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All Points Join Rally Driven by Cold, Futures

Buoyed by substantive heating load in many areas and the previous Friday's futures spike of 42.4 cents, cash prices rebounded Monday from weekend weakness by rising at all points. Nearly all of the gains were strong in double digits; only Sumas and Westcoast Station 2 failed to go up by a dime or more.

Increases ranged from less than a dime to around 80 cents; most of the largest ones were recorded at western points.

Outside the desert Southwest and the central and south-central sections of the U.S., lows were expected to hit the 30s or less Tuesday in most of the rest of the U.S. and Canada. The late-November chill is extending so far south that even the Miami Beach forecast called for a low in the mid 40s. Near-freezing overnight temperatures will be common in the Midwest and Northeast.

PG&E took some negative pressure off western quotes by lifting Sunday a high-inventory OFO that had been implemented for Saturday. The Southwest is also seeing some air conditioning load after several record highs were tied or broken Sunday, including 92 in Los Angeles and 88 in Phoenix, according to The Weather Channel. Near-record highs were expected once again Monday, the forecaster said.

However, there is some doubt about whether the cash market can sustain its rally any further this week. Cold weather in the South (where Birmingham, AL was expected to dip as low as 30 degrees Tuesday) will be yielding to near-average to slightly-above-average temperatures starting around midweek, while the National Weather Service predicts that above-normal conditions will dominate this week west of the Mississippi River (see Daily GPI, Nov. 16). And prior-day screen support will be missing in action Tuesday after December natural gas futures fell 16 cents Monday to settle just above the $8 level.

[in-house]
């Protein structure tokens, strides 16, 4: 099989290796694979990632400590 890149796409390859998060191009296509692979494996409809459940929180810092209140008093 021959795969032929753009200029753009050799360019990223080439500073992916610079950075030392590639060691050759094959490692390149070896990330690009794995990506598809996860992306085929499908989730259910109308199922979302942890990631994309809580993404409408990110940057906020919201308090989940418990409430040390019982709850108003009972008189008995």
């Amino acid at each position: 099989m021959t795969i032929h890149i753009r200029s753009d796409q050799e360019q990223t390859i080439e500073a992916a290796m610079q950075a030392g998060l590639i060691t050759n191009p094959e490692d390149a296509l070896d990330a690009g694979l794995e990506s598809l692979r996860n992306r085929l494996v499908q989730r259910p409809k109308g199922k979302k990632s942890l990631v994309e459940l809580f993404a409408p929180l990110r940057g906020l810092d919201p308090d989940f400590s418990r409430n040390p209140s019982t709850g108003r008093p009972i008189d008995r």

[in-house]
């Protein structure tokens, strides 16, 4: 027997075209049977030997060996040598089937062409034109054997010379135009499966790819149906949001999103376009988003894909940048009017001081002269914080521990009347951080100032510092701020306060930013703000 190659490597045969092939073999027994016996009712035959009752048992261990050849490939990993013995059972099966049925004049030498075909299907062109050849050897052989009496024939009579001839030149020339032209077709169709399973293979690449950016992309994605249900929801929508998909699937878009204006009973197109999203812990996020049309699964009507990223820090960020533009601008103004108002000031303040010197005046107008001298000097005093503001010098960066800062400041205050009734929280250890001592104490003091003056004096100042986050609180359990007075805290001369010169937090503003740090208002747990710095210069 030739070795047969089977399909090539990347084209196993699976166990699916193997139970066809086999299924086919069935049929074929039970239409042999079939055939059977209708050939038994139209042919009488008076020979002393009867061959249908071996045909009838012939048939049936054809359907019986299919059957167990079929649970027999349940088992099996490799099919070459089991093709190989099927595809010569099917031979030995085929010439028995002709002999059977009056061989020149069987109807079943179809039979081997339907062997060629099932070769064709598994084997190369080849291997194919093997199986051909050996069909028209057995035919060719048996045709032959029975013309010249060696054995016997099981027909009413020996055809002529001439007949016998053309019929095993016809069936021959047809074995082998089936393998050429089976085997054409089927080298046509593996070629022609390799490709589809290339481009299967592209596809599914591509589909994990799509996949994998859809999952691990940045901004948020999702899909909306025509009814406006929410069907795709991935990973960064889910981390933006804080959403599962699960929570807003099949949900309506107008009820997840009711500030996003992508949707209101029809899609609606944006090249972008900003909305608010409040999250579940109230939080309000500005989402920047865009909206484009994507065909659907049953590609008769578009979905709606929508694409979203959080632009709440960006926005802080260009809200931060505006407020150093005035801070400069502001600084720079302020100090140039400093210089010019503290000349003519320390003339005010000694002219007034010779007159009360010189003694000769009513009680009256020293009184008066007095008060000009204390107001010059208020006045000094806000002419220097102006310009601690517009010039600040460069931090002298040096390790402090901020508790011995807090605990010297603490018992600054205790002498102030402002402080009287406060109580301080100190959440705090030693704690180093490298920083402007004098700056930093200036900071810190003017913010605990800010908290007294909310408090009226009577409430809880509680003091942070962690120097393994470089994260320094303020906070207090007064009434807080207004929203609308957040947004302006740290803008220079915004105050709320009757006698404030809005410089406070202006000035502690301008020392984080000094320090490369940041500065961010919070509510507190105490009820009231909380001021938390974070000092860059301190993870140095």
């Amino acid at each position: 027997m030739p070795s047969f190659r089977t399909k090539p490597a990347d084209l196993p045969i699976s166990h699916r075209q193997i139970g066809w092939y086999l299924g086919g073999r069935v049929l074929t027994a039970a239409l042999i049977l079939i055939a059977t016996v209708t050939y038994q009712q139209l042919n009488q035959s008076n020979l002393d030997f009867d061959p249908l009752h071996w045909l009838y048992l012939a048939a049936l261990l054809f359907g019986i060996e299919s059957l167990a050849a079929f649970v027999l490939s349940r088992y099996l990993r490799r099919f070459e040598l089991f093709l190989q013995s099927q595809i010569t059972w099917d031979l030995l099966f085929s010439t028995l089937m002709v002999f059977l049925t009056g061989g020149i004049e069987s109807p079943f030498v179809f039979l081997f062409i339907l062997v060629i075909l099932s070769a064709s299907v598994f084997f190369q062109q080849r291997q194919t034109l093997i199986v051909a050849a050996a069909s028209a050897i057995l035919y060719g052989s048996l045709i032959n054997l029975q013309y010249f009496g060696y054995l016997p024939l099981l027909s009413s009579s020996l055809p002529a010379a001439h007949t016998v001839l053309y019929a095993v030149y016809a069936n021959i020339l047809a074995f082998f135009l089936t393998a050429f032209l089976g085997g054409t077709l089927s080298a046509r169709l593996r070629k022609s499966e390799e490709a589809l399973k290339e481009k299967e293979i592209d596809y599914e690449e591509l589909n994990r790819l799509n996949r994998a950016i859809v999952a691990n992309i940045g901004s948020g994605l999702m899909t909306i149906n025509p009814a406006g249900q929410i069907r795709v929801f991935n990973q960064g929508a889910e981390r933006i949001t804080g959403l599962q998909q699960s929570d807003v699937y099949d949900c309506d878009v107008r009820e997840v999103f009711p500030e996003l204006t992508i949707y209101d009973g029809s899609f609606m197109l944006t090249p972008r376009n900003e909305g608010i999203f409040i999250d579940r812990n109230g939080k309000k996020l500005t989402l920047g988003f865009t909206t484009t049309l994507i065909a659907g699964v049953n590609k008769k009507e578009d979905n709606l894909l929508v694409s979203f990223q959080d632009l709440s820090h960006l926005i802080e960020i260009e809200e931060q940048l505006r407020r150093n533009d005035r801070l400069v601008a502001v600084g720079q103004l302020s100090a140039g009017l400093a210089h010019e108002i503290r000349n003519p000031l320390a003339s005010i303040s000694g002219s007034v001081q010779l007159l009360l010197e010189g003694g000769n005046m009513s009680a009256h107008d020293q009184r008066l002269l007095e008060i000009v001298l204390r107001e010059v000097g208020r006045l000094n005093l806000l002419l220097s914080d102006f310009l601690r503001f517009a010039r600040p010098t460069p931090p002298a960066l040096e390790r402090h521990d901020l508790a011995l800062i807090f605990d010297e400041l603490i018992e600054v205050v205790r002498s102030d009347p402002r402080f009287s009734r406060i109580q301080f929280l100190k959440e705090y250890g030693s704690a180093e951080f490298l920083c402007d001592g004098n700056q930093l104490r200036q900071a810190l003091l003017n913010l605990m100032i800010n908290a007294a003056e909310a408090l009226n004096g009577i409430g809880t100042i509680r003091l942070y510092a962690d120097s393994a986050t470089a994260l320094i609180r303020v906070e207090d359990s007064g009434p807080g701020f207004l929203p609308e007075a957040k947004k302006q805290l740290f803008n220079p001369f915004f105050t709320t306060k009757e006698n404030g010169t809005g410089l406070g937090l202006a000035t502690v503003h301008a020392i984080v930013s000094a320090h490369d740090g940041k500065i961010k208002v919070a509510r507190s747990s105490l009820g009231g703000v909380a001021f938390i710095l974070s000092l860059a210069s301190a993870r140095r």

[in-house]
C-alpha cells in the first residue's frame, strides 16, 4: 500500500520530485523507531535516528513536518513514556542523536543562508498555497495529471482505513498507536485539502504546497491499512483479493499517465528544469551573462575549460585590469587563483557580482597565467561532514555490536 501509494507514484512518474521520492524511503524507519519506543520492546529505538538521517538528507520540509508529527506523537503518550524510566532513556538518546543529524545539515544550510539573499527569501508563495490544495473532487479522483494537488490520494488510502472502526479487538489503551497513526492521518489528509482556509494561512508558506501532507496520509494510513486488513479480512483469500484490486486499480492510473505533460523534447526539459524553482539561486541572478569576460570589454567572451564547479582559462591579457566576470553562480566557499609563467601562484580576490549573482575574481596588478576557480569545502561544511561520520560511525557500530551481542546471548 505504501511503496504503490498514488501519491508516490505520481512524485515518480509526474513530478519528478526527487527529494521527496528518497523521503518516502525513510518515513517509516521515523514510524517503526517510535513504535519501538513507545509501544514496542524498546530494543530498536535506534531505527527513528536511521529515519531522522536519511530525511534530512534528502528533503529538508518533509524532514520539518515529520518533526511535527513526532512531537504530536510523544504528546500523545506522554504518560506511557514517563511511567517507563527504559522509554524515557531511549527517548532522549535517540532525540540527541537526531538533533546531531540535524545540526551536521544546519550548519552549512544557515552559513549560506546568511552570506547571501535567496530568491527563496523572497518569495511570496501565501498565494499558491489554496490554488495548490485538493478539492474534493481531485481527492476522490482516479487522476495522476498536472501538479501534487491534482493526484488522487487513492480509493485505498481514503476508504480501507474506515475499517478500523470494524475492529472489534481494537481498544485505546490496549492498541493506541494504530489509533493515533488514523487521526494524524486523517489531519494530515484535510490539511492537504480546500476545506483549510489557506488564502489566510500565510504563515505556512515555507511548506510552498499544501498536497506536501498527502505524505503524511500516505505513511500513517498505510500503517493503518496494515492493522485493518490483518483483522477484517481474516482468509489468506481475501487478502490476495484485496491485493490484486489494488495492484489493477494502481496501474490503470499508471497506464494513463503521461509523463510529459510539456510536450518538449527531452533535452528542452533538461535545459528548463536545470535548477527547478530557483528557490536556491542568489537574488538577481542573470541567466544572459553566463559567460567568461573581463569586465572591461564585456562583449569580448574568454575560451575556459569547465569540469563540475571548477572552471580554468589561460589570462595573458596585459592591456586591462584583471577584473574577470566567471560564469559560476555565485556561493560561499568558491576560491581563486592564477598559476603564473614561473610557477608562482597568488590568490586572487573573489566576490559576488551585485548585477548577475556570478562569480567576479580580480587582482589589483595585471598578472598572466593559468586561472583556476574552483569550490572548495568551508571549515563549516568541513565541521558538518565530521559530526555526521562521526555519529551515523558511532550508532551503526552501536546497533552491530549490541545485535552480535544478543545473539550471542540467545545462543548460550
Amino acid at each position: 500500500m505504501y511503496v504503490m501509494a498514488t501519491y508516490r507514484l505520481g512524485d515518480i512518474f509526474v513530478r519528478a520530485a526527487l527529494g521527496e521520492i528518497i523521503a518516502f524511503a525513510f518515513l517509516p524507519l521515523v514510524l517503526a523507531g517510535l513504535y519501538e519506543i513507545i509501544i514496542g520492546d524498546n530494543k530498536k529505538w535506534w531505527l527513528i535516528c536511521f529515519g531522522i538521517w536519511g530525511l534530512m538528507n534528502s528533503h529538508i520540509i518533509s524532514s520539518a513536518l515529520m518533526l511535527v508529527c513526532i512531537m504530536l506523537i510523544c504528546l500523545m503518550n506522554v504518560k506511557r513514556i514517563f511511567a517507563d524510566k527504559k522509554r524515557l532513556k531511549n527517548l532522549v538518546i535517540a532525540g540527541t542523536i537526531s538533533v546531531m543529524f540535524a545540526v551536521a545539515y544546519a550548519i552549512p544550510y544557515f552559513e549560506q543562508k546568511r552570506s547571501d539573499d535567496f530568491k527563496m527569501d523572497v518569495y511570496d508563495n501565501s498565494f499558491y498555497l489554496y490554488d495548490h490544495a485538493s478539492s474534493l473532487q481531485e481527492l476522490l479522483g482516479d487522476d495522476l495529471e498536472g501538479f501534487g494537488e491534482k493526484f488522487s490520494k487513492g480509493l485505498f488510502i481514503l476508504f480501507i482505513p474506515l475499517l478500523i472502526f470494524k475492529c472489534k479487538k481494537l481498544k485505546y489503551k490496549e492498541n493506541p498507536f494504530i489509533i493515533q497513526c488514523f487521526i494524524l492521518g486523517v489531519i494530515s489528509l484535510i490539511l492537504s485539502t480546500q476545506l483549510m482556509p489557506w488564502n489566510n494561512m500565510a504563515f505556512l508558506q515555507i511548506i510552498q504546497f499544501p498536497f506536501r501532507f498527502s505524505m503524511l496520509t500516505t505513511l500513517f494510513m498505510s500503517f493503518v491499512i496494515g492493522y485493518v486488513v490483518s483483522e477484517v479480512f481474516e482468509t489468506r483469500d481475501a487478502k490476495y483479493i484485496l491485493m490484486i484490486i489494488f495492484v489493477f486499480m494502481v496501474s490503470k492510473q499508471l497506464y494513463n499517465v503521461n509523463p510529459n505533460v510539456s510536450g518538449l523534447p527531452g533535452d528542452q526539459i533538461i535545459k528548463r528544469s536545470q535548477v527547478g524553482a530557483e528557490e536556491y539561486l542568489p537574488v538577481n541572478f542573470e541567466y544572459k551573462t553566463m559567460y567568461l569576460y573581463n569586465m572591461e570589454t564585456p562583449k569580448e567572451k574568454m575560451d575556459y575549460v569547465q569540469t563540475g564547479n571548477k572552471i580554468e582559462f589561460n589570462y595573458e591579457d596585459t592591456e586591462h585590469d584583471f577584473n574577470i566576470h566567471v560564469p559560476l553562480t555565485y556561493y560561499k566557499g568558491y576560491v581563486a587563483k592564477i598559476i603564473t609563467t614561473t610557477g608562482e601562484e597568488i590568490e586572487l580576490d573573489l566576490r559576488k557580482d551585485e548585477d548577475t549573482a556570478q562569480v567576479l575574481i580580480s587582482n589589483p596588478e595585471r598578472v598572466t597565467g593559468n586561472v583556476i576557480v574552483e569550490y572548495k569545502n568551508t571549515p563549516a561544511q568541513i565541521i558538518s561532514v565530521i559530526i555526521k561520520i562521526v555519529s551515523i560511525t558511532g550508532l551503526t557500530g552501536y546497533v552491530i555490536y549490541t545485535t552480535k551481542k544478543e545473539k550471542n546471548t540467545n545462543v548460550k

For a Midcontinent producer, it was a "flip a coin" judgment in predicting cash price direction on Tuesday. A fair amount of heating demand will persist into Wednesday, he noted, but the screen argued against further firming. However, he had no doubt whatsoever on a call about much lower numbers Wednesday. "I can easily see prices getting beaten up badly" for the long Thanksgiving weekend, he said, adding that temperatures will still be chilly in the Midwest late this week but 9-12 degrees above normal for late November.

The producer reported selling at the Consumers Energy citygate for December for a fixed price of $8.10, which was equivalent to plus 7 cents basis at the time of the sale, he said. He quoted Chicago deals at the NGI index plus 4-5 cents, and said MichCon was trading at index minus 2 cents (basis of plus 6-9 cents). Northern Natural-demarc and Panhandle Eastern deals were getting done at index flat to plus 0.25 cent and index plus 0.25 cent respectively, he said.

It seems like the December market is getting better bid as trading proceeds, the producer said. Referring to the substantial amount of next-month business that has already been done prior to the traditional start of bidweek (five business days prior to the end of the month), he noted that the late-year holiday period always tends to rush things along.

A Gulf Coast trader said her company was "trying real hard" Monday to finish December deals by Thanksgiving, but not finding as much interest as it had hoped. Only four points (in Louisiana, South Texas and West Texas) in which the company is interested had any December deals get done Monday on an on-line trading service, she said. Any December trading done last week almost certainly was indexed.

Saying that "for right now I'm pretty bearish," the trader said she expects cash softness to be setting in Tuesday and getting worse Wednesday. Prices always weaken for an extra-long holiday, and there's no reason to expect anything different this week with moderating weather trends in store, she said. "In fact, we may even have air conditioners getting turned on" in Texas, she said, noting that the Thanksgiving Day forecast for the Dallas-Fort Worth area calls for a high in the low to mid 80s.

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